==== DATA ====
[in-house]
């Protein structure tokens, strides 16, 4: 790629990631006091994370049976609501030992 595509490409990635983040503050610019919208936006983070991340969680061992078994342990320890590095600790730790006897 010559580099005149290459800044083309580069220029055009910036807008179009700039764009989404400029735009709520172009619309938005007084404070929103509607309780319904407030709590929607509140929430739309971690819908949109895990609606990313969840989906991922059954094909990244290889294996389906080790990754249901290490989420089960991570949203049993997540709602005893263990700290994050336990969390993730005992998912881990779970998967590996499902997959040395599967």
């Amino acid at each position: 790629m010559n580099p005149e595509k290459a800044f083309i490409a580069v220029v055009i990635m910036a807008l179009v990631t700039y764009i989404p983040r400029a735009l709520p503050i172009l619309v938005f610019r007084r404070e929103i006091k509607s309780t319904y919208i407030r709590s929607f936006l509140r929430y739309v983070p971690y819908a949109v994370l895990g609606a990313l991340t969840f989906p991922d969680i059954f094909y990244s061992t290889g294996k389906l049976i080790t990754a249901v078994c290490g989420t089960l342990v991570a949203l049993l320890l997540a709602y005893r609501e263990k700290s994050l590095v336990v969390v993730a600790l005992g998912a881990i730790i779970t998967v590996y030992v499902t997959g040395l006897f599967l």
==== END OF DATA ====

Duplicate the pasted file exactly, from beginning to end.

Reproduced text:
[in-house]
């Protein structure tokens, strides 16, 4: 790629990631006091994370049976609501030992 595509490409990635983040503050610019919208936006983070991340969680061992078994342990320890590095600790730790006897 010559580099005149290459800044083309580069220029055009910036807008179009700039764009989404400029735009709520172009619309938005007084404070929103509607309780319904407030709590929607509140929430739309971690819908949109895990609606990313969840989906991922059954094909990244290889294996389906080790990754249901290490989420089960991570949203049993997540709602005893263990700290994050336990969390993730005992998912881990779970998967590996499902997959040395599967």
């Amino acid at each position: 790629m010559n580099p005149e595509k290459a800044f083309i490409a580069v220029v055009i990635m910036a807008l179009v990631t700039y764009i989404p983040r400029a735009l709520p503050i172009l619309v938005f610019r007084r404070e929103i006091k509607s309780t319904y919208i407030r709590s929607f936006l509140r929430y739309v983070p971690y819908a949109v994370l895990g609606a990313l991340t969840f989906p991922d969680i059954f094909y990244s061992t290889g294996k389906l049976i080790t990754a249901v078994c290490g989420t089960l342990v991570a949203l049993l320890l997540a709602y005893r609501e263990k700290s994050l590095v336990v969390v993730a600790l005992g998912a881990i730790i779970t998967v590996y030992v499902t997959g040395l006897f599967l």